So, you have two main factions in Shattrath. The Blood Elf Scryers and the Draenei Aldor. By default, Horde start friendly with the Scryers and Alliance with the Aldor, though it is possible to raise one’s standing with either faction (though doing so incurs the other’s disfavor). Both the factions have their own reputation rewards, so it is, in effect, a more important version of the Gelkis/Magram choice we made way back in Desolace.
Shattrath is a “Sanctuary Zone,” which means that even on PvP servers you can’t attack anybody. I think it would also have been cool to keep PvP enabled, but any hostile actions result in you immediately being ported to A’Dal who melts your face off with NAARU POWER. This way’s fine, though.
I still can’t get over Khadgar. Apparently, Danath Trollbane is the Alliance commander at Honor Hold (the Alliance counterpart to Thrallmar back in Hellfire Peninsula) and Allerian Stronghold (to the south of Terokkar) is where Sylvanas’s sister hangs out. Incidentally, both of those are Alliance towns, so Horde can’t stop in and say hi. Bah, say I! No word on Kurdran Wildhammer, though.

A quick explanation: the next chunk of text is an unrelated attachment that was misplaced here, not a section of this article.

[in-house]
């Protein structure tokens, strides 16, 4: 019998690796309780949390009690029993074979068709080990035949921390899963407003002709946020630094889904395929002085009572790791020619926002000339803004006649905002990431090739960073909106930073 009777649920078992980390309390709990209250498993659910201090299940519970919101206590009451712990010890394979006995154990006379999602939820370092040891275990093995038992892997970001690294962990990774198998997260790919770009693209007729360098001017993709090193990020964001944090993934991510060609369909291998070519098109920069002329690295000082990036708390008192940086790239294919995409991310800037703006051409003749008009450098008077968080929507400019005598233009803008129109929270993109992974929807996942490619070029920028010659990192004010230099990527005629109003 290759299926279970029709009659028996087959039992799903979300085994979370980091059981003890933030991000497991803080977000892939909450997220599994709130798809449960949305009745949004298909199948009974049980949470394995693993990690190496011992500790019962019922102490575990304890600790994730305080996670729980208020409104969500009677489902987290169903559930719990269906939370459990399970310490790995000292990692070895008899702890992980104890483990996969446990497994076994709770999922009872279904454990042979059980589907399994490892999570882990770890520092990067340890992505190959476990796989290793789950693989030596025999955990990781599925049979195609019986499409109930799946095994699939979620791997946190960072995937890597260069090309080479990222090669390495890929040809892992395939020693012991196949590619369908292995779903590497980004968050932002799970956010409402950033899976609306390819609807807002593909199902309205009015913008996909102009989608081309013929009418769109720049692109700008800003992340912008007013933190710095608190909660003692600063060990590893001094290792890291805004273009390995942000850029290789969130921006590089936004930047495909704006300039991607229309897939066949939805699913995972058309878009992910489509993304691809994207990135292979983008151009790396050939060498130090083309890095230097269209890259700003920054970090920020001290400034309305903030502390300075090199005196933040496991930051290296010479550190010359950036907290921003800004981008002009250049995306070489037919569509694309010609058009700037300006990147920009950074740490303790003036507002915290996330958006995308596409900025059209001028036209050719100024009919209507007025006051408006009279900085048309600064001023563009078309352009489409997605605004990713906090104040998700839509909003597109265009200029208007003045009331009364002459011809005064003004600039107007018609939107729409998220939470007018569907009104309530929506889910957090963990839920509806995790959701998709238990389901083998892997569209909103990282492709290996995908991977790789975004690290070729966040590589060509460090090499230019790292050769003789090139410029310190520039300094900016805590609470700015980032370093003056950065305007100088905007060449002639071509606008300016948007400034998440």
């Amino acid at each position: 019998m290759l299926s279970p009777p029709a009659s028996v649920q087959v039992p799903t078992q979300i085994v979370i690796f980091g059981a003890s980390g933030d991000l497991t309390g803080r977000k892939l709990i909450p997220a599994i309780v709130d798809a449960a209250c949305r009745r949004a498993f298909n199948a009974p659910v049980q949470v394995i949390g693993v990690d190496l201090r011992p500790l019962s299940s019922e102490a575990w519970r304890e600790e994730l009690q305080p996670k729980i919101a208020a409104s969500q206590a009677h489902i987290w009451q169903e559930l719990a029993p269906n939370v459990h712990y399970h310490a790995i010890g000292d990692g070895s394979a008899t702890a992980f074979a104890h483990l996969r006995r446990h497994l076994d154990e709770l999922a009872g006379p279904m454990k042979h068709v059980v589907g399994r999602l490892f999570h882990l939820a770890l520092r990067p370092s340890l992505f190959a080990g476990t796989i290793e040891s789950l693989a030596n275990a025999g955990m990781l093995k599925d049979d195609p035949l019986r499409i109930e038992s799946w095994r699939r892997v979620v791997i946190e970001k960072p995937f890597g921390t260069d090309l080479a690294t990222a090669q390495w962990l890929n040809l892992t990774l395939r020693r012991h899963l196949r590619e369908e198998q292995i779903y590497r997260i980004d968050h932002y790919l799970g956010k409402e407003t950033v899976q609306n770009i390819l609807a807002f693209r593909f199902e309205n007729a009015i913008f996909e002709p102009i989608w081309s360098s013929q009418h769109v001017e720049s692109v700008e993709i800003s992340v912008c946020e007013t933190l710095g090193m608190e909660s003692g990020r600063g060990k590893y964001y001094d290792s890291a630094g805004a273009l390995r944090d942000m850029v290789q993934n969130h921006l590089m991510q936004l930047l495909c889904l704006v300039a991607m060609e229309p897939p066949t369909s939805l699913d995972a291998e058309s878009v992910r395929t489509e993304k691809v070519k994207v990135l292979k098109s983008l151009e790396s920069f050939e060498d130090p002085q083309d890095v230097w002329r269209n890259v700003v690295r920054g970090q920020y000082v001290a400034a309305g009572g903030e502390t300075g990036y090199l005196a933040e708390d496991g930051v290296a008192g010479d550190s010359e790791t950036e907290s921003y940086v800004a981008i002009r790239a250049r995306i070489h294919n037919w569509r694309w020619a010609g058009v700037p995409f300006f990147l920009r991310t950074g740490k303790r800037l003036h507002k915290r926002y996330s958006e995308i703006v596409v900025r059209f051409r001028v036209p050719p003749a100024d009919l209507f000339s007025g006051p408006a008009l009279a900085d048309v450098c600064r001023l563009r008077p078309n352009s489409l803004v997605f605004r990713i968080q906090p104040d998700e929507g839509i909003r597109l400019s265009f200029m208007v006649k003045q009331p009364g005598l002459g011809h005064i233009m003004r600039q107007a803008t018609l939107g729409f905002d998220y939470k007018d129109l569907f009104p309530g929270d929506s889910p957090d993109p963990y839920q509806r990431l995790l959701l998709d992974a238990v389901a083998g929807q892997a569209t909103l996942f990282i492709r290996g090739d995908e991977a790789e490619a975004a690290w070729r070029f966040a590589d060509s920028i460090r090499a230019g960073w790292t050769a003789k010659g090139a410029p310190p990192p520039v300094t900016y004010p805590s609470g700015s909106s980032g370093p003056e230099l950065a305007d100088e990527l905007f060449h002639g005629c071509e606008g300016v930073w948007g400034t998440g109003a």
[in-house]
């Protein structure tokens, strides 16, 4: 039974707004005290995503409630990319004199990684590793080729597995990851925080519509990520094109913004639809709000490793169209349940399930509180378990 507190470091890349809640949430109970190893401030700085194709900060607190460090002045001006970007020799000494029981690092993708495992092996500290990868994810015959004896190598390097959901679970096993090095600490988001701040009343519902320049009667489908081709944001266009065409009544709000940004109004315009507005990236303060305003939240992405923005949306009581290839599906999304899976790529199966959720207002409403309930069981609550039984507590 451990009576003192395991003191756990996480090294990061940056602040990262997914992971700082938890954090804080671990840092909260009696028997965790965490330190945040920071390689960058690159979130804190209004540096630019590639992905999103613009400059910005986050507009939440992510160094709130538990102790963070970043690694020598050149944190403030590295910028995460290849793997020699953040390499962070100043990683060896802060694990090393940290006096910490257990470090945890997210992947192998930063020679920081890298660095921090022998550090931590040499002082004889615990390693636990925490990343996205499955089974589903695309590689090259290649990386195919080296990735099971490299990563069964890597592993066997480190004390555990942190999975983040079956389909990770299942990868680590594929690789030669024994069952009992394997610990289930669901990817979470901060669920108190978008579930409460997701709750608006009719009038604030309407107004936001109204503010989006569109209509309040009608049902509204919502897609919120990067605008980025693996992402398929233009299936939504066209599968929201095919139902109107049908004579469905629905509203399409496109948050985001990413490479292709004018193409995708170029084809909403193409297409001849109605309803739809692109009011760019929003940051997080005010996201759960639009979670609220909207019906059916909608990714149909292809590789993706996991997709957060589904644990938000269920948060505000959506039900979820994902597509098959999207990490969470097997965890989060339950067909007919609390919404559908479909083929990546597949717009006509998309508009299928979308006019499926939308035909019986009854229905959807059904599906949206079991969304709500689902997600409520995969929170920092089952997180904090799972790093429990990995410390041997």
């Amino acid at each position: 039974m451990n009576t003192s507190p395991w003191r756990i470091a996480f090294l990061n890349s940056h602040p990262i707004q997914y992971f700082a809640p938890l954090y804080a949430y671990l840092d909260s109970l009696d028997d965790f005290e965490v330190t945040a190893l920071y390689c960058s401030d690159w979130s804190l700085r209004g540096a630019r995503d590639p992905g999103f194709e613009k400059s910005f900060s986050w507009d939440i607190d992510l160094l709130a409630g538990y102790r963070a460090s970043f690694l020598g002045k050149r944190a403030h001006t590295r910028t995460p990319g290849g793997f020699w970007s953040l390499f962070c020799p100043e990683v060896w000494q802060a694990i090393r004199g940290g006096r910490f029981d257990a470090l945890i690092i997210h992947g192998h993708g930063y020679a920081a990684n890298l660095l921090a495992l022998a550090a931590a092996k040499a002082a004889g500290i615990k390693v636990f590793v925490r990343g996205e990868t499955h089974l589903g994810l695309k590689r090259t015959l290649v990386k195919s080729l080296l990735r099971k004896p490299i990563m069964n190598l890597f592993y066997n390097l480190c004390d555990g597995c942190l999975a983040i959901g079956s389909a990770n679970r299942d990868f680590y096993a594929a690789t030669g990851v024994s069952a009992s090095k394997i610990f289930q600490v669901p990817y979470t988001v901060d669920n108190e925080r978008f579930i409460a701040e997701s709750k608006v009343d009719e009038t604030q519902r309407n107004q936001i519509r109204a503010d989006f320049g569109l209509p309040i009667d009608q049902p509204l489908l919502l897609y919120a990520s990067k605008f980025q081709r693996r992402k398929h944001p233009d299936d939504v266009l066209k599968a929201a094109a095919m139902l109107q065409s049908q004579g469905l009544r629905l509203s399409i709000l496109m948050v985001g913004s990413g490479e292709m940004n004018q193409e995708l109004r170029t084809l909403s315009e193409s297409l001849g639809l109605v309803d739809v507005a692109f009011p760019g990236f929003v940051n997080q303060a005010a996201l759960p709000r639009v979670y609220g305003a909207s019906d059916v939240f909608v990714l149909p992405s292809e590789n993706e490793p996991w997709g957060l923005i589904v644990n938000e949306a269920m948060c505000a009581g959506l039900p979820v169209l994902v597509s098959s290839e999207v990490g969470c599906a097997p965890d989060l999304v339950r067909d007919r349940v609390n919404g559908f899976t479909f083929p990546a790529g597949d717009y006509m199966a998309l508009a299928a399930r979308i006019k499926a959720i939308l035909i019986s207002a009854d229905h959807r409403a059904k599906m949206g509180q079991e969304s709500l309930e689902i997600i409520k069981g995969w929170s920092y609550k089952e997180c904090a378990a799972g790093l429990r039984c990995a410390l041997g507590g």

This City is pretty darn cool. It’s got battlemasters for both sides, for one thing (Adam Heman, the League of Arathor battlemaster, faces off with the Defilers’ Keldor the Lost… by the power of Grayskull, I sense a pop-culture reference!)
Also cool, it has portals to every major city in the game. Speaking of portals, Mages can learn to Teleport to Shattrath at level 62, and open Portals at 65. The trainer is a Scryer, though… so I don’t know if Alliance Mages are screwed or what, or if there’s a counterpart Aldor trainer as well.
Here is as good a place as any to stop off… so, until next time, keep cool!